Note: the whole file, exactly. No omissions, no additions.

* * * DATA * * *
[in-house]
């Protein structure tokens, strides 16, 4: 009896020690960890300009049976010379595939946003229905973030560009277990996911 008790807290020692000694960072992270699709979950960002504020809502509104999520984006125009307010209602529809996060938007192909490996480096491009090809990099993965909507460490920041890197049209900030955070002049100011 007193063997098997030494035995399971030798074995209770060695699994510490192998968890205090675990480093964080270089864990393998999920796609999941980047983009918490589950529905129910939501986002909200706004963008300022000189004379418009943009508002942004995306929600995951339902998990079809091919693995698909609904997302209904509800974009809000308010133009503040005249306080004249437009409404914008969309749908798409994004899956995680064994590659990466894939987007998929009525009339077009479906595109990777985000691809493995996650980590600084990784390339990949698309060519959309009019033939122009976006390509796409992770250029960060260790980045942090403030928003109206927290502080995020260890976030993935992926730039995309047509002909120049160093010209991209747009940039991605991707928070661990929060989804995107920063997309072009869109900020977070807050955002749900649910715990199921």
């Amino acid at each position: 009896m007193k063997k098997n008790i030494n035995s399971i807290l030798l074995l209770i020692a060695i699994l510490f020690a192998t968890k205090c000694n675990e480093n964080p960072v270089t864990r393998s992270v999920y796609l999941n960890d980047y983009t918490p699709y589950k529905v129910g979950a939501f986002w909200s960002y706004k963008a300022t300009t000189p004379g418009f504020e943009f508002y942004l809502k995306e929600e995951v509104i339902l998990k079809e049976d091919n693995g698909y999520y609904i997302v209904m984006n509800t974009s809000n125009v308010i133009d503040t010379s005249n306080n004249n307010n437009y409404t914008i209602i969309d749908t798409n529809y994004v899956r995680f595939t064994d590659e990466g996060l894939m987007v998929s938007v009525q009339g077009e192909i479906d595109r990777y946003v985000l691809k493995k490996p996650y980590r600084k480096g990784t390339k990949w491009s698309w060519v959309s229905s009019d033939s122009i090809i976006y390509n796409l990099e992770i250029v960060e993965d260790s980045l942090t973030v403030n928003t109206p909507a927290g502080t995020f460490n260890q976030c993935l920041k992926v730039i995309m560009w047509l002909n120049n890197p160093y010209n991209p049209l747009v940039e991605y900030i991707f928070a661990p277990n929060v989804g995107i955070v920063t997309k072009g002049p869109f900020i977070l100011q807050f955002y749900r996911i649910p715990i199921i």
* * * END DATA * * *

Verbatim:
[in-house]
């Protein structure tokens, strides 16, 4: 009896020690960890300009049976010379595939946003229905973030560009277990996911 008790807290020692000694960072992270699709979950960002504020809502509104999520984006125009307010209602529809996060938007192909490996480096491009090809990099993965909507460490920041890197049209900030955070002049100011 007193063997098997030494035995399971030798074995209770060695699994510490192998968890205090675990480093964080270089864990393998999920796609999941980047983009918490589950529905129910939501986002909200706004963008300022000189004379418009943009508002942004995306929600995951339902998990079809091919693995698909609904997302209904509800974009809000308010133009503040005249306080004249437009409404914008969309749908798409994004899956995680064994590659990466894939987007998929009525009339077009479906595109990777985000691809493995996650980590600084990784390339990949698309060519959309009019033939122009976006390509796409992770250029960060260790980045942090403030928003109206927290502080995020260890976030993935992926730039995309047509002909120049160093010209991209747009940039991605991707928070661990929060989804995107920063997309072009869109900020977070807050955002749900649910715990199921």
């Amino acid at each position: 009896m007193k063997k098997n008790i030494n035995s399971i807290l030798l074995l209770i020692a060695i699994l510490f020690a192998t968890k205090c000694n675990e480093n964080p960072v270089t864990r393998s992270v999920y796609l999941n960890d980047y983009t918490p699709y589950k529905v129910g979950a939501f986002w909200s960002y706004k963008a300022t300009t000189p004379g418009f504020e943009f508002y942004l809502k995306e929600e995951v509104i339902l998990k079809e049976d091919n693995g698909y999520y609904i997302v209904m984006n509800t974009s809000n125009v308010i133009d503040t010379s005249n306080n004249n307010n437009y409404t914008i209602i969309d749908t798409n529809y994004v899956r995680f595939t064994d590659e990466g996060l894939m987007v998929s938007v009525q009339g077009e192909i479906d595109r990777y946003v985000l691809k493995k490996p996650y980590r600084k480096g990784t390339k990949w491009s698309w060519v959309s229905s009019d033939s122009i090809i976006y390509n796409l990099e992770i250029v960060e993965d260790s980045l942090t973030v403030n928003t109206p909507a927290g502080t995020f460490n260890q976030c993935l920041k992926v730039i995309m560009w047509l002909n120049n890197p160093y010209n991209p049209l747009v940039e991605y900030i991707f928070a661990p277990n929060v989804g995107i955070v920063t997309k072009g002049p869109f900020i977070l100011q807050f955002y749900r996911i649910p715990i199921i």